Lots of people in publishing talk a good game about being more diverse. But, that’s usually all it is — talk. Attend a panel with industry professionals and authors. Take a look around, not just at the audience, but at the speakers. See a pattern? Now, attend a industry panel with diversity as the topic. Notice a disconnect, do you? It’s a bit of “never the twain shall meet.”
As a black woman working in the industry, I’m beyond frustrated with this. I’m tired of being the only chip in the cookie. As such, I have thoughts on how to make some real changes.
1. Stop hiring just your friends. And if all your friends are only white females, you have a problem. How can this even be possible in a city like New York? Besides, just because you know someone doesn’t mean they know how to do a certain job.
2. Stop regurgitating antiquated ideas about why certain books don’t sell, especially when you’re not really trying new avenues of marketing and publicity. Do you realize the huge missed opportunities out there to connect with readers through people like Black Girl Nerds? And that’s just one example. They have huge followings on social media. Send them books and let them rec them to their followers! You know how important word of mouth is. And if recent TV ratings are any indication, your outdated beliefs are just that, and poor excuses not to change the landscape.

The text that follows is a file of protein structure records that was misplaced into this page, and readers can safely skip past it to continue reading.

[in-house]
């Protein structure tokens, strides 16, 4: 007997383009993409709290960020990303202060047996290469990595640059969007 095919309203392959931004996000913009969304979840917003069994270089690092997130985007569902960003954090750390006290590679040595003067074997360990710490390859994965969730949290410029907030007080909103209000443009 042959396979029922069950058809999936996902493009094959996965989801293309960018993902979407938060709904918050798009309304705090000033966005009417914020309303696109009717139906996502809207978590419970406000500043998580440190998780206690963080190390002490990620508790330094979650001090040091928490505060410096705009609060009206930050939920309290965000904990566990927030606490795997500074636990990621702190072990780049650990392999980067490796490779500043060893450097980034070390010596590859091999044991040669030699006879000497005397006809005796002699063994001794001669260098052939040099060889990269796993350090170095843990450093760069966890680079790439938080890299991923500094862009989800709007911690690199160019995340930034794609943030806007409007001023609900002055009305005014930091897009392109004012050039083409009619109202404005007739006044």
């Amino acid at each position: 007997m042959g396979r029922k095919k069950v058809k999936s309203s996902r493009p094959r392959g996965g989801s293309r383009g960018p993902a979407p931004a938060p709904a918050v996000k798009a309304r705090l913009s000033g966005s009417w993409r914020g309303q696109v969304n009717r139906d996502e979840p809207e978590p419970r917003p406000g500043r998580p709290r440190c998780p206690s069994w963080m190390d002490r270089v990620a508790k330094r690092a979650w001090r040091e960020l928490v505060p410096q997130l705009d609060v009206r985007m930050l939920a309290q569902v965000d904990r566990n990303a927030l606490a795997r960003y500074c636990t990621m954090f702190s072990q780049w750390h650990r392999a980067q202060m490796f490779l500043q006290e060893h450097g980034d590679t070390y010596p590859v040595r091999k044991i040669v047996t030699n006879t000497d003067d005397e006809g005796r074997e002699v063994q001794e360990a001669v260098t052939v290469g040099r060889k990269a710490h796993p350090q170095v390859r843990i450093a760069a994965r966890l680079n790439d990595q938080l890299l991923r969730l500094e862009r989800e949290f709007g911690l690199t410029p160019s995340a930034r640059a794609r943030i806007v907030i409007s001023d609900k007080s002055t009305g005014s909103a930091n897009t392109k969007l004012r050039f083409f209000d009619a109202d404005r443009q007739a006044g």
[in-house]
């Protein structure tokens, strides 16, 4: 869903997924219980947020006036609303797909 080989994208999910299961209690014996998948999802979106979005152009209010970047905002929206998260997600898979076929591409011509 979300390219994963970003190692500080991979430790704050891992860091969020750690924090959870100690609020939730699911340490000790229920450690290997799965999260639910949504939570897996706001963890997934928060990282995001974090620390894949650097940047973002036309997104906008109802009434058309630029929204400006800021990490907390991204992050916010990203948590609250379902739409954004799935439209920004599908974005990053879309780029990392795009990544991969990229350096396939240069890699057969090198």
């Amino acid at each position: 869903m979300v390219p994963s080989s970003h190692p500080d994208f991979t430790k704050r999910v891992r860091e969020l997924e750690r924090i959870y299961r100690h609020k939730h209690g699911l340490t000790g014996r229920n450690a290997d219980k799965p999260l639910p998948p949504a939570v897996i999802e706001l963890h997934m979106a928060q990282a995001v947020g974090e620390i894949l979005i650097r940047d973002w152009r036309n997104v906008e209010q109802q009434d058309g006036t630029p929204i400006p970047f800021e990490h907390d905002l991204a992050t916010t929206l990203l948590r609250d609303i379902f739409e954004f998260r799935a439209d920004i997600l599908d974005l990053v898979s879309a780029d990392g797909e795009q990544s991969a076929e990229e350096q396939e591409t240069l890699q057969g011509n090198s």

3. And while we’re talking about sending books… Why is it that the books I get for free through publishing organizations I’m involved with are never by and/or about PoC or LGBQT or anything other than hetero-normative, traditional beautiful white people?
4. And those books you do acquire… let’s just say you need to expand your horizons on what it’s like to be someone other than yourself. We’re more than just ‘hood lit, for example. And if you don’t find that believable? Again, you have a very real problem.
5. People in power/gatekeepers — reach out to some of these organizations that are pushing for more diversity, like We Need Diverse Books for those panels. Go beyond that. We need to see the effort from YOU, not just hear it. Stop sending your underlings and show up yourself.
6. While I could write a whole book on that chip-in-cookie comment that directly addresses minorities, that’s not what this post is about. But… Who told you that you’re supposed to “be” a certain way, and why did you believe them? Think about that for a minute or two.
Damn, I feel better.